Monthly Archives: September 2012

Book Review, Kristin Lavransdatter trilogy.

I have just finished The Cross, the last of the Kristen Lavransdatter trilogy by the award winning author Sigrid Undset. I think the kudos for a beautifully rendered translation goes to Tina Nunnally.  When I blogged about books that are true and therefore speak to us in harmony with natural law,  I was still reading Unset. She shows a profound grasp of human life, love and struggle. She writes from the viewpoint and soul of Kristen as a child, young girl in love, wife and mother of seven sons and mistress of a great house to her old age and the final realisation of her life and struggle, brought about by a sudden opportunity to make an astonishing act of mercy.

Undset’s deep understanding of human nature and the consequences of choices and actions make all the characters of the book very real and believable.

Kristen’s relationship with her saintly father Lavrans and the more difficult relationship with her mother is drawn sympathetically while avoiding  saccharine and vinegar in her description of Kristin’s parents.

Undset’s deep knowledge of history also shines in this story. There are no glaring historical errors to irritate the reader. In fact, there are some details that ring so true that they left me saying “Ah so that’s it!”

While the story is placed in fourteenth century Norway, it has a timeless quality to it, most probably because of the depth of the characters and the fact that human nature has changed little, if at all. I love the complexity of Kristin’s life, love and faith. She commits some truly awful sins, and has to wrestle with her conscience, pride and guilt over them.

Life is way too short to spend reading what Miss Charlotte would call “twaddle” and too short indeed to read trash, so why not make every moment count by reading something good for the heart, mind and soul. This trilogy is it.

A more eloquent review is here: Under Her Heart: Motherhood in Kristen Lavransdatter.

This set of books will be read again (I hope) by me.


Flexischooling Conference

Just saw this on the lists. I know a few families over the years who have attempted flexi-schooling but have had a less than positive reaction from heads of schools. This looks like a very good step forward.

National Flexischooling Conference:

 Flexible Futures – Progressive Education’.

 2nd November 2012, Britannia Hotel, Coventry.

Please do recirculate to colleagues, friends and through your own professional and interest networks
Flexible Futures – Progressive Education
It’s full steam ahead for the next phase of bringing flexischooling to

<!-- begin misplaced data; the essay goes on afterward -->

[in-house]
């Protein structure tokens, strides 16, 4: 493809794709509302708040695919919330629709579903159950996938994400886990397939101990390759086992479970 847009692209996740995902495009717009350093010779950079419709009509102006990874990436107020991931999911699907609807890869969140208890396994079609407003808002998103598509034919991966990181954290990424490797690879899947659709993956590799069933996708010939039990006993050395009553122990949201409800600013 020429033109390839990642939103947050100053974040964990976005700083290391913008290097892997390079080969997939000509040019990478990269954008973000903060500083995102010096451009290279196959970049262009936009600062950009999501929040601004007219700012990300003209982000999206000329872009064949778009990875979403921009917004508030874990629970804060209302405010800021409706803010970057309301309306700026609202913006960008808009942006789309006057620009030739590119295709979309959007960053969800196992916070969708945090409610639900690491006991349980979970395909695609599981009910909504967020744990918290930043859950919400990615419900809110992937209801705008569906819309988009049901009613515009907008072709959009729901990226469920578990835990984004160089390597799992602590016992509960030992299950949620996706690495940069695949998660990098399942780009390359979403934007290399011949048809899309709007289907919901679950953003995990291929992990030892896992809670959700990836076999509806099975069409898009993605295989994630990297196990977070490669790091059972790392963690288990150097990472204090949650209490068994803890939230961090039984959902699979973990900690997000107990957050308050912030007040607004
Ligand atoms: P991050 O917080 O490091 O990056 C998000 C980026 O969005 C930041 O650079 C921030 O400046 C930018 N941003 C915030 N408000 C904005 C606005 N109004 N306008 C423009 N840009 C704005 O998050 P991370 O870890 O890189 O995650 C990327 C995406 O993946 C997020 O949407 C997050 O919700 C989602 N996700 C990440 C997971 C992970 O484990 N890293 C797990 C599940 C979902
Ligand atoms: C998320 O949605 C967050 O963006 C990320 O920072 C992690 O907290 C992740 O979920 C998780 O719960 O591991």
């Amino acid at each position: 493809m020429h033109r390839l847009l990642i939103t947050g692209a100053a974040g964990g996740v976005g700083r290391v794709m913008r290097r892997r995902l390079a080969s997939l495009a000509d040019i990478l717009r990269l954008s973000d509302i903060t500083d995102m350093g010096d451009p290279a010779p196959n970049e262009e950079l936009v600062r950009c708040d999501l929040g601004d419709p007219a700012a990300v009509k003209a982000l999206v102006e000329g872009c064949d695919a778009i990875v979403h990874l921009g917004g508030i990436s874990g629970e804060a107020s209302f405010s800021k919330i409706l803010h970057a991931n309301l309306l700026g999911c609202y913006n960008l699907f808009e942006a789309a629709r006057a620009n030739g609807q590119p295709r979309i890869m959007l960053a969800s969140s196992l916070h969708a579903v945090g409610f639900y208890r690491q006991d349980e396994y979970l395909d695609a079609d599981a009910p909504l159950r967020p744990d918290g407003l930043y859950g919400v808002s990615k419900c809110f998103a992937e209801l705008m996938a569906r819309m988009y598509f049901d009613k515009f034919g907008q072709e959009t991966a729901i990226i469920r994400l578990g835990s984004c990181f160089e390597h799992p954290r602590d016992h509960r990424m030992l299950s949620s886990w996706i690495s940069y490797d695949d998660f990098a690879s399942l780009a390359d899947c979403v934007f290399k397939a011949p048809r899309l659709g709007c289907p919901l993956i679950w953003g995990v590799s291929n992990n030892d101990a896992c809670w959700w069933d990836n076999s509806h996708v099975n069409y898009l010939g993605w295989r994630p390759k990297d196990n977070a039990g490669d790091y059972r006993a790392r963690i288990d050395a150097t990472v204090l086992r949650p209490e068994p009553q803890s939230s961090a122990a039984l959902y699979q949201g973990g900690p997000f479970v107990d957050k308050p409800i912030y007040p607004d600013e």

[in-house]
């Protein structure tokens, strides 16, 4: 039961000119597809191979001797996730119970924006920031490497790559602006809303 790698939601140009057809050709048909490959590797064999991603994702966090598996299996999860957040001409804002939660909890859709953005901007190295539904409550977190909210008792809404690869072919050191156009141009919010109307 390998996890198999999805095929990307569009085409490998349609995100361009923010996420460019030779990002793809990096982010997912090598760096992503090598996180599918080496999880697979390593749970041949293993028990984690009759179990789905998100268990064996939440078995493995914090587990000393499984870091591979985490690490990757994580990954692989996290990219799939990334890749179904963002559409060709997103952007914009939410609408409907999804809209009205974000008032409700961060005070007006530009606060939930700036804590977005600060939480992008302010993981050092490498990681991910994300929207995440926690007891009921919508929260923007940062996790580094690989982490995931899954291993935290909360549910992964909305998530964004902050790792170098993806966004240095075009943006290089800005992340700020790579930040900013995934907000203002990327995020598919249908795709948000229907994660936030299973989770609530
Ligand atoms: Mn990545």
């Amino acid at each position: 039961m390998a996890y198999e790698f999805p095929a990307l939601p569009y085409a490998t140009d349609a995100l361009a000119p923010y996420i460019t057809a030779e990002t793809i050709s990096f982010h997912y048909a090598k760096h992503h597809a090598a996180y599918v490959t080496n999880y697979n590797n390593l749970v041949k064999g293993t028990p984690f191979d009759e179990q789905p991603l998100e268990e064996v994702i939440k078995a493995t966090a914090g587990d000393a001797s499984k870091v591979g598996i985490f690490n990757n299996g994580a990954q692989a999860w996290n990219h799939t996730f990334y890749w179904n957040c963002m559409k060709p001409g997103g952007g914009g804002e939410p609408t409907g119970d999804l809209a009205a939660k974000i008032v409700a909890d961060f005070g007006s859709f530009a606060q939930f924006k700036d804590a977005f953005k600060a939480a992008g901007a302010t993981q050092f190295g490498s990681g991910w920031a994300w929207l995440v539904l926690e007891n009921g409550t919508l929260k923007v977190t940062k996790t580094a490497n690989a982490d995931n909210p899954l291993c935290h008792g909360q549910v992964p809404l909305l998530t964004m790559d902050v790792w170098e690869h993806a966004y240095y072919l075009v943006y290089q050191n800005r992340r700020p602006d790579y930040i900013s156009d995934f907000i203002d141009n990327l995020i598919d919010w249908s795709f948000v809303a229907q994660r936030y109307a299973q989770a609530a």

the wider educational and public audience. Our own CPE-PEN
Flexischooling Learning Exchange was very well attended and terrific

Alison Sauer (Sauer Consultancy) has been so energetic over the last
year in all areas of support, advocacy and promotion for flexischooling.
The culmination is an important National Flexischooling Conference
developed by Alison. At CPE-PEN
we wholeheartedly endorse Alison’s work and this conference. CPE-PEN
Chair – Peter Humphreys will be speaking and their will be a bookstall
from Educational Heretics Press
. CPE-PEN will also be launching a Flexischooling Guidance Document a
Flexi-Mark and a National Flexischool Network registration scheme.

We hope as many of you as possible can join us.
A National Flexischooling Conference: ‘Flexible Futures – Progressive Education’.
Speakers include head teachers from three schools offering flexischooling, Dr Paul Kelly, Graham Stuart MP, and many more.
There will be ample opportunity for networking, especially if you decide
to come to the conference dinner on the evening before the main event.

Book by Monday 8th October to secure your place.

Details and booking forms

or contact directly on 01282 854719

What is flexischooling?
Flexischooling is an arrangement between the parent/s and the school,
whereby the child attends school part-time and is otherwise home
educated. Flexischooling is a legal option providing it is agreed by the
headteacher. It does not affect attendance figures as absences are
essentially authorised and can be registered as ‘educated off site.’

Who benefits?

Flexischooling allows children the ‘best of both worlds’ – the freedom
to explore and learn outside the confines of a rigid timetable while
enjoying the facilities and social benefits of attending a school. A
number of schools have been able to serve their community more
successfully by offering flexischooling. Importantly for headteachers,
schools can claim full funding for students who are flexischooled.

What are the challenges?
Accommodating flexischooled children into a full-time curriculum can
present some logistical challenges. However, there are numerous success
stories of schools that have developed a workable programme. Delegates
will learn much more about the solutions available and leave with the
tools to develop their own.
Delegates will also get the chance to listen to and debate with people
who have direct experience of flexischooling. These include some of the
key policy makers who are helping to drive flexischooling forward.
Negotiations are ongoing with the government to formally recognise